Millionaire's Shot

By: Bev Pettersen


The clubhouse swelled with applause as Rachel and Santiago cantered their fancy polo ponies back onto the field. A mounted umpire prepared to throw the ball out and start the second half.

“Let’s go home,” Cassie repeated.

She wasn’t interested in watching the rest of the game and couldn’t understand why Gramps still lingered by the terrace. Already club members gave them a wide berth, as if aware of the Sutherland black list and loath to fraternize with the enemy.

“No,” Gramps said, his stubborn gaze locked on the row of tethered horses. “I need to check Ginger before we leave. I couldn’t get close to her before. But she looked lathered so I want to make sure they’re cooling her out okay. After the throw-out, I can slip back and see her.”

“Okay. But we better not stay long.” She still had to drive her grandfather home, hook up his old trailer then hurry back and pick up Ginger before everyone left. She had the horrible suspicion Rachel was capable of deserting the mare at the polo field. And Ginger would hate being left alone. Any horse would.

She scanned the riders on the field. At least she hadn’t bumped into Alex. Odd he wasn’t playing today. A relief really. Still, she couldn’t control a flash of anger. While her grandfather had never moved in the same social circles as the Sutherlands, he knew them well.

Gramps had always welcomed Alex at his barn, and in his home. At one time he’d been Alex’s mentor, more like an uncle than a trainer. Yet when Gramps needed Alex’s support most, the man turned invisible.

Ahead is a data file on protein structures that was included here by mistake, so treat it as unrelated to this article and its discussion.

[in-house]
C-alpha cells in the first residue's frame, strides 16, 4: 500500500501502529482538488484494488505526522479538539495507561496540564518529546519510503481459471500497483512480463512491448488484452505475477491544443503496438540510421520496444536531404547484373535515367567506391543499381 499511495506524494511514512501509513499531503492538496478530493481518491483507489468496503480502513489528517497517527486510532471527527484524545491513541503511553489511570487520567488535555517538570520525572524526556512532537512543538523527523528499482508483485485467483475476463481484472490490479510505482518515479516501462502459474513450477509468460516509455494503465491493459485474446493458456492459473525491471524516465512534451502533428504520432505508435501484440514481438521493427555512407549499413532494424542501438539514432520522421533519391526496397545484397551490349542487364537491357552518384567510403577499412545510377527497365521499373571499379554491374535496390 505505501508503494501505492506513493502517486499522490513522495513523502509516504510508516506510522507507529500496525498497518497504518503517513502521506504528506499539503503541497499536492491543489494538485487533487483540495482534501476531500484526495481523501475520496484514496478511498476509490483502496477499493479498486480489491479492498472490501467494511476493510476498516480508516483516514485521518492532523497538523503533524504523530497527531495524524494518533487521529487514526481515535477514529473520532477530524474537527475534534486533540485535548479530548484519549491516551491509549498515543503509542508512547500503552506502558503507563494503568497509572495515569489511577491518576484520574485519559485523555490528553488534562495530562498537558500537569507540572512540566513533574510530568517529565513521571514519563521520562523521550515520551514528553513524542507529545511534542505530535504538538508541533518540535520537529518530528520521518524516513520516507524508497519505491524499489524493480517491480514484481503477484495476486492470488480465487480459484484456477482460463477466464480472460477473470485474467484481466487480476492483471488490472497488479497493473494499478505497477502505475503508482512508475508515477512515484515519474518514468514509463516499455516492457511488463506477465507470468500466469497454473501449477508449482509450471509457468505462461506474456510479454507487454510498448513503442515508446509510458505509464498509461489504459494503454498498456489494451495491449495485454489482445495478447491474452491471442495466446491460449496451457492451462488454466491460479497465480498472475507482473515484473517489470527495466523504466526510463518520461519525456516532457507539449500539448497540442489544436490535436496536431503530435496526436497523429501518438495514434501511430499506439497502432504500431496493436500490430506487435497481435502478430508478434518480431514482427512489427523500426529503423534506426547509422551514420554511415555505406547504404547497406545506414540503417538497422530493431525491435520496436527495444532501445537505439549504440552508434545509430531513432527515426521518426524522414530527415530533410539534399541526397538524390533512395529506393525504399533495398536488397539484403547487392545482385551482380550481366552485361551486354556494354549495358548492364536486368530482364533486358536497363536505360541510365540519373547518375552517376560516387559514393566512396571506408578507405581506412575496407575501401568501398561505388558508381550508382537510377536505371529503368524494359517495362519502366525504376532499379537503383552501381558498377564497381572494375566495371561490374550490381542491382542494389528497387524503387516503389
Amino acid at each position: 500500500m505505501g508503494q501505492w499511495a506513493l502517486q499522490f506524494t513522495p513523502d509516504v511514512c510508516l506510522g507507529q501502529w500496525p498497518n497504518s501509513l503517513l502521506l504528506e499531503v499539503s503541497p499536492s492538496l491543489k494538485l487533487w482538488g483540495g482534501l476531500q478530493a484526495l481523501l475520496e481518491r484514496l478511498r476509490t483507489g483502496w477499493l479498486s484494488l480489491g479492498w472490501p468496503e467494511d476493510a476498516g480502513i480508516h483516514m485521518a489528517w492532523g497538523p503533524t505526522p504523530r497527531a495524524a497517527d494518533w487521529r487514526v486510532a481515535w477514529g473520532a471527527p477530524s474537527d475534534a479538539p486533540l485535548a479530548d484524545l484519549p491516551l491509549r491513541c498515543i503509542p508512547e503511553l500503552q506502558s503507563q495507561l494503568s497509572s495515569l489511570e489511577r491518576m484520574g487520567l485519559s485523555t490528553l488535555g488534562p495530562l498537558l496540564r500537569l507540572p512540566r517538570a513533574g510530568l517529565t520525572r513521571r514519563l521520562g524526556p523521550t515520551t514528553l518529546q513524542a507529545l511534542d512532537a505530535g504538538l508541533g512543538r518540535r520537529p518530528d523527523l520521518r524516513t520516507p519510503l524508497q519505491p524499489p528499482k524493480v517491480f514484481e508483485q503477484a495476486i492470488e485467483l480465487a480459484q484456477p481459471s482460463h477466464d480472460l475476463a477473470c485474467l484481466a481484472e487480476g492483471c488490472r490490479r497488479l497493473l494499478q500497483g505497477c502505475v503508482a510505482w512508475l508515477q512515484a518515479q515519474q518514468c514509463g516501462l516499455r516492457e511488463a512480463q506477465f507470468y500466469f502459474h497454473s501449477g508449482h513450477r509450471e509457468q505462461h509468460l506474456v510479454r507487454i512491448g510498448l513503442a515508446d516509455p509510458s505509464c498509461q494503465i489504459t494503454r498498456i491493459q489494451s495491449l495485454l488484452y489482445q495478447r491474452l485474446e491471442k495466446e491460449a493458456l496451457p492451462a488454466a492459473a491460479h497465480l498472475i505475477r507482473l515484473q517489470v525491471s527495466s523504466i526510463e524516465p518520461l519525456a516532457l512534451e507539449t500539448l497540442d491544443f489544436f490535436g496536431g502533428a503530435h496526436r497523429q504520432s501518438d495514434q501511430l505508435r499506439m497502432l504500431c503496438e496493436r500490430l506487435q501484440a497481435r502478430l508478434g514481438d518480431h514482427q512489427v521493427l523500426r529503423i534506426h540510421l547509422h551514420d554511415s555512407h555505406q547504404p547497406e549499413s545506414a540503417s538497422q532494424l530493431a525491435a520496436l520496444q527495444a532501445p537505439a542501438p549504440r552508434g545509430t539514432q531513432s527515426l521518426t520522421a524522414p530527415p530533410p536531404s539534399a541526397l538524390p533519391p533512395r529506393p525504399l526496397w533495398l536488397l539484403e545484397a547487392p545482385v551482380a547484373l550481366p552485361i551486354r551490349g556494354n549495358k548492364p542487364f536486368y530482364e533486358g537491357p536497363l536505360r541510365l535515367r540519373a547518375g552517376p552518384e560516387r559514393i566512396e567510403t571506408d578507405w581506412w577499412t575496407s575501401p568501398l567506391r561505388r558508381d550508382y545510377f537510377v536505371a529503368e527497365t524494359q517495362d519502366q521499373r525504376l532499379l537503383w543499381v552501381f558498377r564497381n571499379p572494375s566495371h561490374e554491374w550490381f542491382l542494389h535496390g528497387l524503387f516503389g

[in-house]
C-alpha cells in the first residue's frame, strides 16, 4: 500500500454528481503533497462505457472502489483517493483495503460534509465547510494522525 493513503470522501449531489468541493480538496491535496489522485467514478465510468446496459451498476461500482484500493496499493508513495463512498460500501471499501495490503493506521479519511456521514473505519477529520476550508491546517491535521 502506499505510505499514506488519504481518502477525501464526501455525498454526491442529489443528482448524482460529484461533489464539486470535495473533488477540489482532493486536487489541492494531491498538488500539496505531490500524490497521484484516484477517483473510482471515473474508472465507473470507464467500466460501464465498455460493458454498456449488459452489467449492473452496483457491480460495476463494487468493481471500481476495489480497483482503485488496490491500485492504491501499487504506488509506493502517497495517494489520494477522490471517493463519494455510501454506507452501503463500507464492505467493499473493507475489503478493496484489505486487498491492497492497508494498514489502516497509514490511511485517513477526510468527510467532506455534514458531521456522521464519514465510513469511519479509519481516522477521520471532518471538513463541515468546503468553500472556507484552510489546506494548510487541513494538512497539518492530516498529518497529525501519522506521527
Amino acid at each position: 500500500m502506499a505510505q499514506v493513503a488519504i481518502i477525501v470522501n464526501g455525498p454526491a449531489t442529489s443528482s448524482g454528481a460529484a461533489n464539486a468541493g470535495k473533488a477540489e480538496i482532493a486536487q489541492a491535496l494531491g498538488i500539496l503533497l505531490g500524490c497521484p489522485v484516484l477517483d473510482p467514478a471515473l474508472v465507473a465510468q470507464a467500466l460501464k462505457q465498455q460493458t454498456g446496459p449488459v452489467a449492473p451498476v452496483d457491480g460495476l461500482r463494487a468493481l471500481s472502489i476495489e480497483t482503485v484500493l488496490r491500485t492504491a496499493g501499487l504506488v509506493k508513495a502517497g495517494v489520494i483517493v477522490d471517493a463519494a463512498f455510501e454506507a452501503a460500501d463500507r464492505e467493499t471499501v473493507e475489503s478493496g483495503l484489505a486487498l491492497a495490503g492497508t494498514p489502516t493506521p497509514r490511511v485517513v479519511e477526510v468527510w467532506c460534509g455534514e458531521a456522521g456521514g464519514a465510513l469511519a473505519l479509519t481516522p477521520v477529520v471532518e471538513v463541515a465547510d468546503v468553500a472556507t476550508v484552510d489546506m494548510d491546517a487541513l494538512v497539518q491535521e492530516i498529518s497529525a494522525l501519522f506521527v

“Where’s Alex?” she asked, struggling to keep her voice light. “Does he play on a different team?”

“I don’t know.” Gramps shrugged, his gaze still locked on the picketed ponies. “Haven’t seen him in years. I imagine he’s in the clubhouse.”

Cassie’s mouth lifted in a rueful smile. Her grandfather rarely worried about people. And he no longer seemed upset about how Rachel had trashed his mare and the repercussions that would create. He was only thinking about Ginger’s welfare and whether Rachel’s grooms were cooling her out properly.

He always worried about the horses first, emphasizing that if a rider was hot and thirsty, the horse probably was too. Alex hadn’t been spared the lectures. But unlike some people, he seemed to relish them, nodding and absorbing every word. Probably because his own parents had left him alone with a string of disinterested housekeepers, and he appreciated any sort of attention.

She jammed her hands in her back pockets, watching as the umpire threw the ball in to start the second half. Santiago quickly gained possession and lobbed Rachel a perfect pass. Rachel swung her mallet and the ball trickled between the goalposts. The clubhouse crowd cheered as if it had been a world-caliber shot.

“Look how she scores when riding a well-trained horse,” someone said.

“Yes,” a man in a dark blazer replied. “Her last mount stunk. The kind of horse that’s good for nothing but dog food.”

Gramps flinched and the horror on his kind face tugged at Cassie’s heart. “Let’s check Ginger now,” she said, sending the idiot in the blazer a withering glare.

They slipped past the ‘Players And Grooms Only’ sign and behind the row of horses. The visiting team had brought extra animals so there were over twenty polo ponies tethered in a line beneath a shaded roof. A few were blanketed with cotton coolers designed to keep their muscles from stiffening. Grooms scurried everywhere, lugging brushes, buckets and bandages. Most of the animals tugged contentedly at their hay nets, aware their time on the polo field was over and that soon they’d be loaded on the trailers and returned to their respective stables.

Then the color of the bandages and blankets changed to an imposing purple and gold. The Sutherland team colors. The horses in this section had a much more elaborate setup with open-air stalls and matching purple hay nets stuffed with alfalfa. Their long tails had been released from their polo knots and brushed out to a silky shine, and it was obvious they received the best of care.

But Gramps’ brow furrowed. “I don’t see Ginger,” he said. “I recognize these three horses from that last chukka. She should be tied with them. But where is she?”

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